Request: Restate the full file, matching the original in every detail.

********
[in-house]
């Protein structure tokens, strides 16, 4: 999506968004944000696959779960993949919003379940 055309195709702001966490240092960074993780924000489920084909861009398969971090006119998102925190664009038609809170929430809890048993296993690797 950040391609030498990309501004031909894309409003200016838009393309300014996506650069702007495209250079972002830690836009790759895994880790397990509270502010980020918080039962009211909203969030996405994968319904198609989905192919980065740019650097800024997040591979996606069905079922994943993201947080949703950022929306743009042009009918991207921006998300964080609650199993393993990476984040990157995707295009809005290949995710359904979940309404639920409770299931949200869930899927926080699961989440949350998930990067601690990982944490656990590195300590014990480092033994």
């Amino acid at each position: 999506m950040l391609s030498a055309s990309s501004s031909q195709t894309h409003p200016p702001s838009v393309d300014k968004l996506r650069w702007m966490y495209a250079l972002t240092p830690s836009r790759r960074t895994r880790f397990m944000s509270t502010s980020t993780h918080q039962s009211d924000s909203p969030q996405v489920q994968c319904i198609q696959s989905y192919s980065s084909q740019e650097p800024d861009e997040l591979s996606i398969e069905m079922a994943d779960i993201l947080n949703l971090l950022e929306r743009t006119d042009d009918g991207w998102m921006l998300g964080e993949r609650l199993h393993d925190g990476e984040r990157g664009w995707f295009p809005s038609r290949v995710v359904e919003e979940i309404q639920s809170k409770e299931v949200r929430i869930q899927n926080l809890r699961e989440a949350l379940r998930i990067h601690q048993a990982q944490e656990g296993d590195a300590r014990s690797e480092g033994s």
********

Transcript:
[in-house]
């Protein structure tokens, strides 16, 4: 999506968004944000696959779960993949919003379940 055309195709702001966490240092960074993780924000489920084909861009398969971090006119998102925190664009038609809170929430809890048993296993690797 950040391609030498990309501004031909894309409003200016838009393309300014996506650069702007495209250079972002830690836009790759895994880790397990509270502010980020918080039962009211909203969030996405994968319904198609989905192919980065740019650097800024997040591979996606069905079922994943993201947080949703950022929306743009042009009918991207921006998300964080609650199993393993990476984040990157995707295009809005290949995710359904979940309404639920409770299931949200869930899927926080699961989440949350998930990067601690990982944490656990590195300590014990480092033994």
């Amino acid at each position: 999506m950040l391609s030498a055309s990309s501004s031909q195709t894309h409003p200016p702001s838009v393309d300014k968004l996506r650069w702007m966490y495209a250079l972002t240092p830690s836009r790759r960074t895994r880790f397990m944000s509270t502010s980020t993780h918080q039962s009211d924000s909203p969030q996405v489920q994968c319904i198609q696959s989905y192919s980065s084909q740019e650097p800024d861009e997040l591979s996606i398969e069905m079922a994943d779960i993201l947080n949703l971090l950022e929306r743009t006119d042009d009918g991207w998102m921006l998300g964080e993949r609650l199993h393993d925190g990476e984040r990157g664009w995707f295009p809005s038609r290949v995710v359904e919003e979940i309404q639920s809170k409770e299931v949200r929430i869930q899927n926080l809890r699961e989440a949350l379940r998930i990067h601690q048993a990982q944490e656990g296993d590195a300590r014990s690797e480092g033994s």